The three primary factors in this are the temperature differential, the air flow rate and the heat generation in the room.
I understand the 3 factors you've explained, but I have no idea what those numbers will be.

Applied to your proposed system, temperature differential will be fairly small... You'll be drawing air into the room at the ambient temperature of your kitchen/living space, say 20C. This wouldn't be low enough to have a proper cooling effect. Contrast that with the air coming from an Aircon on an appropriate setting which would be around 10C.
If the temperature differential is really small, then the solution must be working :) Obviously it won't cool like aircon. It also won't be able to keep the room as cool as the kitchen space. That's fine, as long as it doesn't get too hot (I don't actually know what 'too hot' is in degrees. Not something we generally have an issue with.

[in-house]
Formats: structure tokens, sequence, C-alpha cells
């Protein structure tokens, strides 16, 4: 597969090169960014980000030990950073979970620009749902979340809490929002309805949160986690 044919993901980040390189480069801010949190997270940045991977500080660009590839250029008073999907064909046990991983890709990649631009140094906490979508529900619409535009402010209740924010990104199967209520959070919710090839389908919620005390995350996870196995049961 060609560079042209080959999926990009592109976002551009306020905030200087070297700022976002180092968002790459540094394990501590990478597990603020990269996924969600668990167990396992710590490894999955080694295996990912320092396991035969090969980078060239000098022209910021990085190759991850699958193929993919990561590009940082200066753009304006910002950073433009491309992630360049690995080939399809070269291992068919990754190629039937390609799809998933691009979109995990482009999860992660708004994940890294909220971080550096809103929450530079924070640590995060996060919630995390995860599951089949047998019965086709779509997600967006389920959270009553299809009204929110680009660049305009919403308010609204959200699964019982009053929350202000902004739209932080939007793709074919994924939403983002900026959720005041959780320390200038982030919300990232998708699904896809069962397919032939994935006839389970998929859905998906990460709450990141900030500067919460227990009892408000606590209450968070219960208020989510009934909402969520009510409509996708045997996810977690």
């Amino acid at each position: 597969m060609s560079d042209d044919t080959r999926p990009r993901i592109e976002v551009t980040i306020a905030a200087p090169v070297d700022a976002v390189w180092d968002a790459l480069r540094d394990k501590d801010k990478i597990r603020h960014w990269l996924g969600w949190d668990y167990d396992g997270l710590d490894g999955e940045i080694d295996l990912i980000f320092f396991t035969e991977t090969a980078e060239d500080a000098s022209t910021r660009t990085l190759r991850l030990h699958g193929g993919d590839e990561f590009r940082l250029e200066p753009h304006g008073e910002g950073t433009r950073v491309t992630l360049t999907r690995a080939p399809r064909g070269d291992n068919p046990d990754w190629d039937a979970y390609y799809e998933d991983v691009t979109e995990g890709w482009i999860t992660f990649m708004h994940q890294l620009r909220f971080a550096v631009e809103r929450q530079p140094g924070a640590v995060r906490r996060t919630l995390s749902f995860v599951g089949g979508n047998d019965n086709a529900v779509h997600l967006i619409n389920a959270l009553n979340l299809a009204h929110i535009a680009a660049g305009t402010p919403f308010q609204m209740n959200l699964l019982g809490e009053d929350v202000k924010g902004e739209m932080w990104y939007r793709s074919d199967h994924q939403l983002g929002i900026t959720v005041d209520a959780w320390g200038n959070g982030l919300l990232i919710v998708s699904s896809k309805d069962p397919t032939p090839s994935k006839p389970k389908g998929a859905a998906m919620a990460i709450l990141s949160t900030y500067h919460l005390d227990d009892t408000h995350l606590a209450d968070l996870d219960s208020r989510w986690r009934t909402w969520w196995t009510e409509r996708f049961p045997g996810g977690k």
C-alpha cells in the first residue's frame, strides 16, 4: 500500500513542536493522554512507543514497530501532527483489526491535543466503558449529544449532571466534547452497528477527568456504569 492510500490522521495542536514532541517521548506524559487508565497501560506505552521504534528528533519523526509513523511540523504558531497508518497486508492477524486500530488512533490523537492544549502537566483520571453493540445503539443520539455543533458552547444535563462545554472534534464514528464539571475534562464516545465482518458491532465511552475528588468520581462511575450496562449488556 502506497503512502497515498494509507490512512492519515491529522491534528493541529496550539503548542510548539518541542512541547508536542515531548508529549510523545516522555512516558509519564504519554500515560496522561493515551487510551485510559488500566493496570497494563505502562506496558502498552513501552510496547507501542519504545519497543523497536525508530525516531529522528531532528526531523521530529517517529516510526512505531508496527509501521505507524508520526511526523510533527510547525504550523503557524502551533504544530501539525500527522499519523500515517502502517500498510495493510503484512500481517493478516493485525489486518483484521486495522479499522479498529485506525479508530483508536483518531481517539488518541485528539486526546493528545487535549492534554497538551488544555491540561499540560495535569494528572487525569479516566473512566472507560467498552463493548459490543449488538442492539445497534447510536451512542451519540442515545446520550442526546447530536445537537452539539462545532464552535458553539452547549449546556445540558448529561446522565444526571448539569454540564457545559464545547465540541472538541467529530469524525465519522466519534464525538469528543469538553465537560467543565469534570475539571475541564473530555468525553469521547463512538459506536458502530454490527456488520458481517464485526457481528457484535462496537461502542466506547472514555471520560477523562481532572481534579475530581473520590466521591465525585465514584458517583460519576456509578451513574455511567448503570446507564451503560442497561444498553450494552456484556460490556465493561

Regarding airflow, one 140mm fan shifts around 45 CFM or 76 cubic metres per hour. Two working together at each end of a pipe will reduce the load on each fan, but for simplicity sake, your overall air moved will be similar. I'd say 140mm fans on a 125mm duct would be best, to give lower turbulence through the pipe.
The fans I'm looking at say 74 CFM, but I imagine that will be at 0pa (pressure). I have no idea how much they'll move in practice, hence thinking I'd try and test before running the pipe. A fan at each end of the pipe sounds ideal, but I'd be concerned about any noise at the cinema end. I wondered about a fan at the end (about 2m outside the room) and another immediately outside the room. Not as good as 1 each end, but no issue with noise. Maybe they're quiet enough that I can have them in the room too?